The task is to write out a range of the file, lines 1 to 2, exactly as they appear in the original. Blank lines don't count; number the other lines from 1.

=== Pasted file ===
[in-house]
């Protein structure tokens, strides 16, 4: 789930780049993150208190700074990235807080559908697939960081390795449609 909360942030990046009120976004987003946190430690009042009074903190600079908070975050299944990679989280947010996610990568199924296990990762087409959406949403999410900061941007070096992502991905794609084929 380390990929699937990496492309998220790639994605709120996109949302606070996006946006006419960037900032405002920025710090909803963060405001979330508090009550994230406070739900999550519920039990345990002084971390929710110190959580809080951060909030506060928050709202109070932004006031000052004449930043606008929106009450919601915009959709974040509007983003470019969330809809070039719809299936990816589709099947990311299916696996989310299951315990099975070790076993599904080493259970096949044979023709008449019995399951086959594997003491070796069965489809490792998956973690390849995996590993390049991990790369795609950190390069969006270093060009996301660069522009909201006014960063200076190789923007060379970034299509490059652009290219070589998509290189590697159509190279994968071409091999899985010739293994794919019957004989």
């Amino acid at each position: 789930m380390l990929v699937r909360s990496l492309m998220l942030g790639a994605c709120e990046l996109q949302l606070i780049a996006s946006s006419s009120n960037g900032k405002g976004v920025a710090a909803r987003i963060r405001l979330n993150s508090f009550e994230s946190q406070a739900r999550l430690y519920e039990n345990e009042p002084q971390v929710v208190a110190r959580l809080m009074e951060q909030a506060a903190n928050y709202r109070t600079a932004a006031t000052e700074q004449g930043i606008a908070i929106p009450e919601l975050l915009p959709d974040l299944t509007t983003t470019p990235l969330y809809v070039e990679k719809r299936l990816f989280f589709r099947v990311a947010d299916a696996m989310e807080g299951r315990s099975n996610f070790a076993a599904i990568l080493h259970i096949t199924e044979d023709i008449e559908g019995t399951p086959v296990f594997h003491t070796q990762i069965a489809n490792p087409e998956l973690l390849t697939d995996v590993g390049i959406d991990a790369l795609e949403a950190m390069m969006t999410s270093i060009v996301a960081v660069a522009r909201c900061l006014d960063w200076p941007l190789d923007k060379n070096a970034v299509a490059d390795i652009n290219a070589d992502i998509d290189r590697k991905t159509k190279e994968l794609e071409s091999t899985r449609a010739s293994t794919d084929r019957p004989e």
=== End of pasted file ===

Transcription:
[in-house]
């Protein structure tokens, strides 16, 4: 789930780049993150208190700074990235807080559908697939960081390795449609 909360942030990046009120976004987003946190430690009042009074903190600079908070975050299944990679989280947010996610990568199924296990990762087409959406949403999410900061941007070096992502991905794609084929 380390990929699937990496492309998220790639994605709120996109949302606070996006946006006419960037900032405002920025710090909803963060405001979330508090009550994230406070739900999550519920039990345990002084971390929710110190959580809080951060909030506060928050709202109070932004006031000052004449930043606008929106009450919601915009959709974040509007983003470019969330809809070039719809299936990816589709099947990311299916696996989310299951315990099975070790076993599904080493259970096949044979023709008449019995399951086959594997003491070796069965489809490792998956973690390849995996590993390049991990790369795609950190390069969006270093060009996301660069522009909201006014960063200076190789923007060379970034299509490059652009290219070589998509290189590697159509190279994968071409091999899985010739293994794919019957004989």